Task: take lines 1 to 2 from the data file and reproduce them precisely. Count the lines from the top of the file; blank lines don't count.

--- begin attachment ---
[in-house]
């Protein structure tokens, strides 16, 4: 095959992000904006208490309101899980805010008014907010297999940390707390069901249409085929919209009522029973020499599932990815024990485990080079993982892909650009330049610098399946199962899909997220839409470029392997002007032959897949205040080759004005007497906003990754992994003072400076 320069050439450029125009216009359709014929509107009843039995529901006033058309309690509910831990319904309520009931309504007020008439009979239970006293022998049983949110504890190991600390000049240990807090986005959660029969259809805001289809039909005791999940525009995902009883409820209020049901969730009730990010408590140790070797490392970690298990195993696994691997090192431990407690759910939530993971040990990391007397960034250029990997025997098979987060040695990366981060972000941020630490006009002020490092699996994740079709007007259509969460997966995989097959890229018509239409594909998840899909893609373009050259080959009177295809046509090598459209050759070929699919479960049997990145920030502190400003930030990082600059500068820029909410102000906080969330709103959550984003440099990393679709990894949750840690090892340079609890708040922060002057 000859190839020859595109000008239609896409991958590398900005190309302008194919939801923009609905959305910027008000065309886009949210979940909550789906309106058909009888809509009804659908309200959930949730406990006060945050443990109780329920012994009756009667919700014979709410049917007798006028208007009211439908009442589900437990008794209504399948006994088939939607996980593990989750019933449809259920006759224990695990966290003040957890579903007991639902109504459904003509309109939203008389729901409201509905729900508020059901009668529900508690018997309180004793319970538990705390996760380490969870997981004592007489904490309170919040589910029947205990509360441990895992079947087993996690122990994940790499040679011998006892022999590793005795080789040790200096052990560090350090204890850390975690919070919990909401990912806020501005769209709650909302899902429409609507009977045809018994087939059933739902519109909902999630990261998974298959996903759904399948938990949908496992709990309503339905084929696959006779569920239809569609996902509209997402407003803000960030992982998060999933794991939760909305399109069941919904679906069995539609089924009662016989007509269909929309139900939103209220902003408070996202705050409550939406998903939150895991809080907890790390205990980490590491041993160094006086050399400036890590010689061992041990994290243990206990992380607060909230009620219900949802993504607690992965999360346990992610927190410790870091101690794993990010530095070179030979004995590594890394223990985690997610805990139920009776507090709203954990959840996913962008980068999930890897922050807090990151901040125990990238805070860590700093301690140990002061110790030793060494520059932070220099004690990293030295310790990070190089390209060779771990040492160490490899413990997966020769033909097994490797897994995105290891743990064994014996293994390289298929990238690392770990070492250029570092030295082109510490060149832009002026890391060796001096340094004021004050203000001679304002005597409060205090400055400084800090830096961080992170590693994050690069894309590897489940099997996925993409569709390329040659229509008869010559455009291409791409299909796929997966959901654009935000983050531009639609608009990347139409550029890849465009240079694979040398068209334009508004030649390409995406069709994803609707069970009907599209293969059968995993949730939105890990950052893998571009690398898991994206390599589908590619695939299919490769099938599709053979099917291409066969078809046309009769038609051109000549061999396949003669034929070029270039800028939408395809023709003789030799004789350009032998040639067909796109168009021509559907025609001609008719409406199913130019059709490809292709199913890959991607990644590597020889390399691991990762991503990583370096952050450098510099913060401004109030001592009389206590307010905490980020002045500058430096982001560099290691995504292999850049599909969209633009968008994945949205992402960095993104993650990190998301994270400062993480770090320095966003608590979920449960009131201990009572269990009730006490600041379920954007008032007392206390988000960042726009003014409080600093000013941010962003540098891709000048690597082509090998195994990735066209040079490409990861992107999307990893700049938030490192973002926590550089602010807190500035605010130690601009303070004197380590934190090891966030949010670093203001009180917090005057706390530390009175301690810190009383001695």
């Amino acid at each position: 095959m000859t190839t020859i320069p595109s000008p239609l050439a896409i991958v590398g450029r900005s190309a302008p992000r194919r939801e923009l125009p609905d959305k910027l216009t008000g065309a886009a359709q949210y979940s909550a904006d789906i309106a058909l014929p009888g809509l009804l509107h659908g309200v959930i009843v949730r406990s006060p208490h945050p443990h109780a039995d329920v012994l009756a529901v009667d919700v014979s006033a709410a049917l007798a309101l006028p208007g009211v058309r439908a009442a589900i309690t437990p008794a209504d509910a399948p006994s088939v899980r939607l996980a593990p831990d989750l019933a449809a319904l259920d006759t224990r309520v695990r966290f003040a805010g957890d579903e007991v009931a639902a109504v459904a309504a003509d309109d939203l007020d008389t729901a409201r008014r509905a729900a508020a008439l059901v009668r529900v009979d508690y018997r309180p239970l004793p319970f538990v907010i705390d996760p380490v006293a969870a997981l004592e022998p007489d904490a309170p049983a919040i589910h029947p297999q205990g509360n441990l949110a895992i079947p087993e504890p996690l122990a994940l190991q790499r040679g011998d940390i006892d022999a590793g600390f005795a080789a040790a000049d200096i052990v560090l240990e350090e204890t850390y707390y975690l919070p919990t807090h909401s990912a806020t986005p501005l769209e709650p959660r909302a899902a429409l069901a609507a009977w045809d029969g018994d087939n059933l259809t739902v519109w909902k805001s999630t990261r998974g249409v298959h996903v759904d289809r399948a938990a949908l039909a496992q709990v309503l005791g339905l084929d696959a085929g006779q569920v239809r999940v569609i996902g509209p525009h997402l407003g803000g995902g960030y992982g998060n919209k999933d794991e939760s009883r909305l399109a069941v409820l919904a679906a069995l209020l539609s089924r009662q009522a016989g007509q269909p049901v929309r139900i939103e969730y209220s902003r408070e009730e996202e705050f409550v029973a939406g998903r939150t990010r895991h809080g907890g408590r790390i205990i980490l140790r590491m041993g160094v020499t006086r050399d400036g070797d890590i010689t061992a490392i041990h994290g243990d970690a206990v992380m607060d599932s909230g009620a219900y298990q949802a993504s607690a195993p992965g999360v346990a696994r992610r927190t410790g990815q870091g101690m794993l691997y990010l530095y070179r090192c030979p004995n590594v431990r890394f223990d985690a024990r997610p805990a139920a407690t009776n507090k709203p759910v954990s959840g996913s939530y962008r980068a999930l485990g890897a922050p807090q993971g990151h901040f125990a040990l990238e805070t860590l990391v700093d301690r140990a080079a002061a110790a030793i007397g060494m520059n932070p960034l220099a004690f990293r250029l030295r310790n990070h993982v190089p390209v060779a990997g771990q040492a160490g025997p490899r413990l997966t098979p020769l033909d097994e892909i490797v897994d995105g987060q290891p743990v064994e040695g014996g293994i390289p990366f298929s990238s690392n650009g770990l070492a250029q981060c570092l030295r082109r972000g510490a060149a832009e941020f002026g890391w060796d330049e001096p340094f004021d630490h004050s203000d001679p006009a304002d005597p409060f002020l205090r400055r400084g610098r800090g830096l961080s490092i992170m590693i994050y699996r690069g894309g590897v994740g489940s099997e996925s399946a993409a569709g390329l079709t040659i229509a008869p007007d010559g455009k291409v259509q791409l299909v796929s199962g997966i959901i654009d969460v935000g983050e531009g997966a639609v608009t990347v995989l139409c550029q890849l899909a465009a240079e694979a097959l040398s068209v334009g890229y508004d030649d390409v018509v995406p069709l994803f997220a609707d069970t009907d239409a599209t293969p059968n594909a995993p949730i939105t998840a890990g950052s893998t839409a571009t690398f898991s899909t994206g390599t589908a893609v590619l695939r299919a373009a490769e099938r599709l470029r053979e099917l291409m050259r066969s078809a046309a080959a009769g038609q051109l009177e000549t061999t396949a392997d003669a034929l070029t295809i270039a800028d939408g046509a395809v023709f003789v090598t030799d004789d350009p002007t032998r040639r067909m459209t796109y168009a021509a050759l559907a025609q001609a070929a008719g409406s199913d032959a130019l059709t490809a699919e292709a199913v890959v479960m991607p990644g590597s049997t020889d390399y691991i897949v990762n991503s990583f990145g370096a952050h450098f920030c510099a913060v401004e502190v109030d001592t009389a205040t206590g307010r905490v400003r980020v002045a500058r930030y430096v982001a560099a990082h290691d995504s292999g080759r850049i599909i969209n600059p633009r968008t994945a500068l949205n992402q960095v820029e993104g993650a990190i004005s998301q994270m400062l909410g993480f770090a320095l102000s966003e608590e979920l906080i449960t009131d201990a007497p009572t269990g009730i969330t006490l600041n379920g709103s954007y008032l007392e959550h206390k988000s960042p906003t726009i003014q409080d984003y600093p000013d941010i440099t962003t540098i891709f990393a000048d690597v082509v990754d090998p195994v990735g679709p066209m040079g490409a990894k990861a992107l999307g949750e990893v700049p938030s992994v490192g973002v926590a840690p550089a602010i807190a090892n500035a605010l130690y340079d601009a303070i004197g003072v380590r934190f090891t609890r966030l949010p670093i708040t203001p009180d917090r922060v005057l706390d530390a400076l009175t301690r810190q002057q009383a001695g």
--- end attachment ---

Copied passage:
[in-house]
């Protein structure tokens, strides 16, 4: 095959992000904006208490309101899980805010008014907010297999940390707390069901249409085929919209009522029973020499599932990815024990485990080079993982892909650009330049610098399946199962899909997220839409470029392997002007032959897949205040080759004005007497906003990754992994003072400076 320069050439450029125009216009359709014929509107009843039995529901006033058309309690509910831990319904309520009931309504007020008439009979239970006293022998049983949110504890190991600390000049240990807090986005959660029969259809805001289809039909005791999940525009995902009883409820209020049901969730009730990010408590140790070797490392970690298990195993696994691997090192431990407690759910939530993971040990990391007397960034250029990997025997098979987060040695990366981060972000941020630490006009002020490092699996994740079709007007259509969460997966995989097959890229018509239409594909998840899909893609373009050259080959009177295809046509090598459209050759070929699919479960049997990145920030502190400003930030990082600059500068820029909410102000906080969330709103959550984003440099990393679709990894949750840690090892340079609890708040922060002057 000859190839020859595109000008239609896409991958590398900005190309302008194919939801923009609905959305910027008000065309886009949210979940909550789906309106058909009888809509009804659908309200959930949730406990006060945050443990109780329920012994009756009667919700014979709410049917007798006028208007009211439908009442589900437990008794209504399948006994088939939607996980593990989750019933449809259920006759224990695990966290003040957890579903007991639902109504459904003509309109939203008389729901409201509905729900508020059901009668529900508690018997309180004793319970538990705390996760380490969870997981004592007489904490309170919040589910029947205990509360441990895992079947087993996690122990994940790499040679011998006892022999590793005795080789040790200096052990560090350090204890850390975690919070919990909401990912806020501005769209709650909302899902429409609507009977045809018994087939059933739902519109909902999630990261998974298959996903759904399948938990949908496992709990309503339905084929696959006779569920239809569609996902509209997402407003803000960030992982998060999933794991939760909305399109069941919904679906069995539609089924009662016989007509269909929309139900939103209220902003408070996202705050409550939406998903939150895991809080907890790390205990980490590491041993160094006086050399400036890590010689061992041990994290243990206990992380607060909230009620219900949802993504607690992965999360346990992610927190410790870091101690794993990010530095070179030979004995590594890394223990985690997610805990139920009776507090709203954990959840996913962008980068999930890897922050807090990151901040125990990238805070860590700093301690140990002061110790030793060494520059932070220099004690990293030295310790990070190089390209060779771990040492160490490899413990997966020769033909097994490797897994995105290891743990064994014996293994390289298929990238690392770990070492250029570092030295082109510490060149832009002026890391060796001096340094004021004050203000001679304002005597409060205090400055400084800090830096961080992170590693994050690069894309590897489940099997996925993409569709390329040659229509008869010559455009291409791409299909796929997966959901654009935000983050531009639609608009990347139409550029890849465009240079694979040398068209334009508004030649390409995406069709994803609707069970009907599209293969059968995993949730939105890990950052893998571009690398898991994206390599589908590619695939299919490769099938599709053979099917291409066969078809046309009769038609051109000549061999396949003669034929070029270039800028939408395809023709003789030799004789350009032998040639067909796109168009021509559907025609001609008719409406199913130019059709490809292709199913890959991607990644590597020889390399691991990762991503990583370096952050450098510099913060401004109030001592009389206590307010905490980020002045500058430096982001560099290691995504292999850049599909969209633009968008994945949205992402960095993104993650990190998301994270400062993480770090320095966003608590979920449960009131201990009572269990009730006490600041379920954007008032007392206390988000960042726009003014409080600093000013941010962003540098891709000048690597082509090998195994990735066209040079490409990861992107999307990893700049938030490192973002926590550089602010807190500035605010130690601009303070004197380590934190090891966030949010670093203001009180917090005057706390530390009175301690810190009383001695």